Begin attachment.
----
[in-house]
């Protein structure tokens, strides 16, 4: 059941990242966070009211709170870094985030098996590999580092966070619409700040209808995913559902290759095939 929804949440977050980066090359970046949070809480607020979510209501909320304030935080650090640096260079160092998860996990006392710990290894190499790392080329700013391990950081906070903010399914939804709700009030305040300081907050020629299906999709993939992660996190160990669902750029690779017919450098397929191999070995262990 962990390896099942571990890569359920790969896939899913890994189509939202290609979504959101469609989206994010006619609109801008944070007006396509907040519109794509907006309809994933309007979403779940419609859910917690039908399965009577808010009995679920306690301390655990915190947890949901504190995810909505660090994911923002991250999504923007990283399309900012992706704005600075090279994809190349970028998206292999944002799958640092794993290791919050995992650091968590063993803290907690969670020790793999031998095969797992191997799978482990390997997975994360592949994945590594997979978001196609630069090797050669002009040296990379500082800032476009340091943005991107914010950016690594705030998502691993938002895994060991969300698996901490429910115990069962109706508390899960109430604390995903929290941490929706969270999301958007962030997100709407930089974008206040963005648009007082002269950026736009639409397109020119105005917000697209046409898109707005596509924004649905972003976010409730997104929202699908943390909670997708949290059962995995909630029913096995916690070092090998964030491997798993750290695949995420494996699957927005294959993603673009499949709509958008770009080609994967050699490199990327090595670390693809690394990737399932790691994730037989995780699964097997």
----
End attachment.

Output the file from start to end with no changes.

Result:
[in-house]
């Protein structure tokens, strides 16, 4: 059941990242966070009211709170870094985030098996590999580092966070619409700040209808995913559902290759095939 929804949440977050980066090359970046949070809480607020979510209501909320304030935080650090640096260079160092998860996990006392710990290894190499790392080329700013391990950081906070903010399914939804709700009030305040300081907050020629299906999709993939992660996190160990669902750029690779017919450098397929191999070995262990 962990390896099942571990890569359920790969896939899913890994189509939202290609979504959101469609989206994010006619609109801008944070007006396509907040519109794509907006309809994933309007979403779940419609859910917690039908399965009577808010009995679920306690301390655990915190947890949901504190995810909505660090994911923002991250999504923007990283399309900012992706704005600075090279994809190349970028998206292999944002799958640092794993290791919050995992650091968590063993803290907690969670020790793999031998095969797992191997799978482990390997997975994360592949994945590594997979978001196609630069090797050669002009040296990379500082800032476009340091943005991107914010950016690594705030998502691993938002895994060991969300698996901490429910115990069962109706508390899960109430604390995903929290941490929706969270999301958007962030997100709407930089974008206040963005648009007082002269950026736009639409397109020119105005917000697209046409898109707005596509924004649905972003976010409730997104929202699908943390909670997708949290059962995995909630029913096995916690070092090998964030491997798993750290695949995420494996699957927005294959993603673009499949709509958008770009080609994967050699490199990327090595670390693809690394990737399932790691994730037989995780699964097997």